Grog

Post 8

BuskingBob

Years ago I was told that the Purser on the ship controlled the ship's "purse" - hence everything belonged to the Purser. This was corrupted by sailors to Pusser.

Just a thought - could this be related to Bursar?


Grog

Post 9

Barney's Bucksaws

Sounds like it could. Way back when written English was developing, sound was more important than consistant spelling, and dialect accounts for a lot of the odd spellings we see today - e.g. family names and all their variables. So I'd think Purser, Pusser, and Burser are all pretty much the same thing. Don't forget, too, that in the very early days of the British Navy, most Salts were illiterate.


Grog

Post 10

Lanc - GURU and ACE

Seems that all those that take of Pussers rum missed why the old navy drank it. Back in the 1700's there seems to be a lot of sickness associated with long sea voyages. Most debilitating diseases came from vitamin deficency and bad water. There are no supermarkets for fresh vegies and fruits on 2 to 4 month voyages. Once the Carribean was found and utilized for it's great shugarcane growing capabilities a very strong dark rum could be produced for the Navy. It was strong to make it desernable from civilian drinking rums (black market) and to mask the mixer. 2 to 10 parts water were added and flavor was still there. It hid the taste of black/stagnent water the sailors sometimes had to endure. There were no chlorine tabs in those days. It also killed the mosquito larva and alge in the water kegs. Lime juice was also added to provide vitimine C, to prevent scurvey. Remember the term "Limey". The Royal Navy provided limes to the sailors to prevent scurvey. Plus it even tasted adaquate with some salt water added. So the Pursers rum became Pussers and the tradition for many years was born. Some people even now a days prefer the strong rum flavor to typical rums.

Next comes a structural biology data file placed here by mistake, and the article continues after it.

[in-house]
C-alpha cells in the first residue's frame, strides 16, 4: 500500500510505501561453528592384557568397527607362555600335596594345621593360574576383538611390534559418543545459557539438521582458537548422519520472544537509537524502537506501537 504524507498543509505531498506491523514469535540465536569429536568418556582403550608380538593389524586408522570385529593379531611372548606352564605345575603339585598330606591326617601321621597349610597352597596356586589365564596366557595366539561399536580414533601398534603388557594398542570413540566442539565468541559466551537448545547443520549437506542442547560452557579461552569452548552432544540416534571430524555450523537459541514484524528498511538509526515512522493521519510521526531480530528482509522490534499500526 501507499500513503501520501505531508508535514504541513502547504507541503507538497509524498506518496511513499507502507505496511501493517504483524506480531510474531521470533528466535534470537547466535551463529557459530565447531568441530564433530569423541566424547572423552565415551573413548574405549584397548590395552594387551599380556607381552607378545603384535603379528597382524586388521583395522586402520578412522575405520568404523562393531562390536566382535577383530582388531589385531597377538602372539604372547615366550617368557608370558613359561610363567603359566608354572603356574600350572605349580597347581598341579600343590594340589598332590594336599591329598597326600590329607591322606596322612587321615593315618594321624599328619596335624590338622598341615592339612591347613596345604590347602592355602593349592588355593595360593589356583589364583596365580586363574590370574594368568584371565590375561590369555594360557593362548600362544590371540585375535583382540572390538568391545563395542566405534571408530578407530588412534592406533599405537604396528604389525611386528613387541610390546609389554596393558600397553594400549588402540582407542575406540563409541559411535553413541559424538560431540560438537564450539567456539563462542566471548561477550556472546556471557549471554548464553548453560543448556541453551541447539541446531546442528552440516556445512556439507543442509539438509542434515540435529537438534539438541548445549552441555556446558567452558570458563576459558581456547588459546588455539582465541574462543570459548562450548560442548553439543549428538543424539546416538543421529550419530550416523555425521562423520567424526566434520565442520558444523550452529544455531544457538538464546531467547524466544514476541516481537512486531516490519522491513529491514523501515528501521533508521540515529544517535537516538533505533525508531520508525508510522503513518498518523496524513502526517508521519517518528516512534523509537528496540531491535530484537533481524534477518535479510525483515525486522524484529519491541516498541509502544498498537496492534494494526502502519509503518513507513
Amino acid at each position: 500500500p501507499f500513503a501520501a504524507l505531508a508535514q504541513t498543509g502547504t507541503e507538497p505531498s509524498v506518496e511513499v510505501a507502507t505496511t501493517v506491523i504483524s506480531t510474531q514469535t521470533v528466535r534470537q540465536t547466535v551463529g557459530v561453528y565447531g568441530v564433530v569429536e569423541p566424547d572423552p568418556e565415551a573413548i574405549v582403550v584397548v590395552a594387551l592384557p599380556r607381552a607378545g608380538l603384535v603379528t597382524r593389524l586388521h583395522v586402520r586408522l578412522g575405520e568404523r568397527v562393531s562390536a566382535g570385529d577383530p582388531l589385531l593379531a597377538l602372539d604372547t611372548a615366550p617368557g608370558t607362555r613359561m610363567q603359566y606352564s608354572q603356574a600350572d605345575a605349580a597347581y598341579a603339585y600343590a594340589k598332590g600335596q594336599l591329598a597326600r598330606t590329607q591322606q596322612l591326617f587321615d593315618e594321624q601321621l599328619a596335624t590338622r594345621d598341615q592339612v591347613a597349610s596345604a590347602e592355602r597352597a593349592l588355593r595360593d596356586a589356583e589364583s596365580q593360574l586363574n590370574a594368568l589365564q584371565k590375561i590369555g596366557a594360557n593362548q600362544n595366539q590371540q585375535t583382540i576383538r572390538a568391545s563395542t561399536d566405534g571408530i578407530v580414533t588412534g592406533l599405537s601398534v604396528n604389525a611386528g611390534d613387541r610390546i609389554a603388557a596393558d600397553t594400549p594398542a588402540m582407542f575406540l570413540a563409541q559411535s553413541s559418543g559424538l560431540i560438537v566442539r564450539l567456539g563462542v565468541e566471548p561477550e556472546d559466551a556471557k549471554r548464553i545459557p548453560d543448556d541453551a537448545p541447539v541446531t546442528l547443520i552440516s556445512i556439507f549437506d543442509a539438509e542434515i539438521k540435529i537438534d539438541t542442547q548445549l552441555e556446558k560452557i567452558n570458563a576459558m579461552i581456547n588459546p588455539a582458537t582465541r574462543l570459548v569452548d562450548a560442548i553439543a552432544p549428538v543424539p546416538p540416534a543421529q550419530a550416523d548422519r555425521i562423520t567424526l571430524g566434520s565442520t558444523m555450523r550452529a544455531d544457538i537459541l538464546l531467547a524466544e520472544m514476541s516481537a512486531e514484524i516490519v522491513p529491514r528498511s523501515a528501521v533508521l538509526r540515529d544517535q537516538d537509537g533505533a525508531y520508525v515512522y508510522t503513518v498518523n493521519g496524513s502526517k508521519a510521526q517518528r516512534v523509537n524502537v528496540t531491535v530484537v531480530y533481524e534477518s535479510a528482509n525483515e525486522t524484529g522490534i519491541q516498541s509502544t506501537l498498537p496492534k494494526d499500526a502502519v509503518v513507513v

I hope this puts Pussers in a historical perspective. And I admit it does taste good with lots of mix..smiley - smiley


Grog

Post 11

BuskingBob